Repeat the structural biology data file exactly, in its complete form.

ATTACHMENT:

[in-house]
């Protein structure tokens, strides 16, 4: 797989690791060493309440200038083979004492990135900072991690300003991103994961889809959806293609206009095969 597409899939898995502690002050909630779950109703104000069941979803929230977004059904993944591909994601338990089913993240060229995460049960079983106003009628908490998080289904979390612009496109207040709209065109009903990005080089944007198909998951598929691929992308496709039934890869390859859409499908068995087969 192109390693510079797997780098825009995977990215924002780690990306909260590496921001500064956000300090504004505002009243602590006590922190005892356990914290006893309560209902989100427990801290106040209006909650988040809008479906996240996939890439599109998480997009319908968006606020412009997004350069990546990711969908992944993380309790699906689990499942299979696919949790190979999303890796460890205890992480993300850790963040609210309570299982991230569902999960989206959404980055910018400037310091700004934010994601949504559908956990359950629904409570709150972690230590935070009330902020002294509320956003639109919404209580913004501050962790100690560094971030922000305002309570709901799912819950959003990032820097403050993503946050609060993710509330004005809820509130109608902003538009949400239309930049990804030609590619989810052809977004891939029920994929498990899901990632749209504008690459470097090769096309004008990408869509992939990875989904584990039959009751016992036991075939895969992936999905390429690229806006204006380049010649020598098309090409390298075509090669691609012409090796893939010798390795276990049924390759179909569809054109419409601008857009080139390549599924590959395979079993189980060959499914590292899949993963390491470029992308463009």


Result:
[in-house]
């Protein structure tokens, strides 16, 4: 797989690791060493309440200038083979004492990135900072991690300003991103994961889809959806293609206009095969 597409899939898995502690002050909630779950109703104000069941979803929230977004059904993944591909994601338990089913993240060229995460049960079983106003009628908490998080289904979390612009496109207040709209065109009903990005080089944007198909998951598929691929992308496709039934890869390859859409499908068995087969 192109390693510079797997780098825009995977990215924002780690990306909260590496921001500064956000300090504004505002009243602590006590922190005892356990914290006893309560209902989100427990801290106040209006909650988040809008479906996240996939890439599109998480997009319908968006606020412009997004350069990546990711969908992944993380309790699906689990499942299979696919949790190979999303890796460890205890992480993300850790963040609210309570299982991230569902999960989206959404980055910018400037310091700004934010994601949504559908956990359950629904409570709150972690230590935070009330902020002294509320956003639109919404209580913004501050962790100690560094971030922000305002309570709901799912819950959003990032820097403050993503946050609060993710509330004005809820509130109608902003538009949400239309930049990804030609590619989810052809977004891939029920994929498990899901990632749209504008690459470097090769096309004008990408869509992939990875989904584990039959009751016992036991075939895969992936999905390429690229806006204006380049010649020598098309090409390298075509090669691609012409090796893939010798390795276990049924390759179909569809054109419409601008857009080139390549599924590959395979079993189980060959499914590292899949993963390491470029992308463009």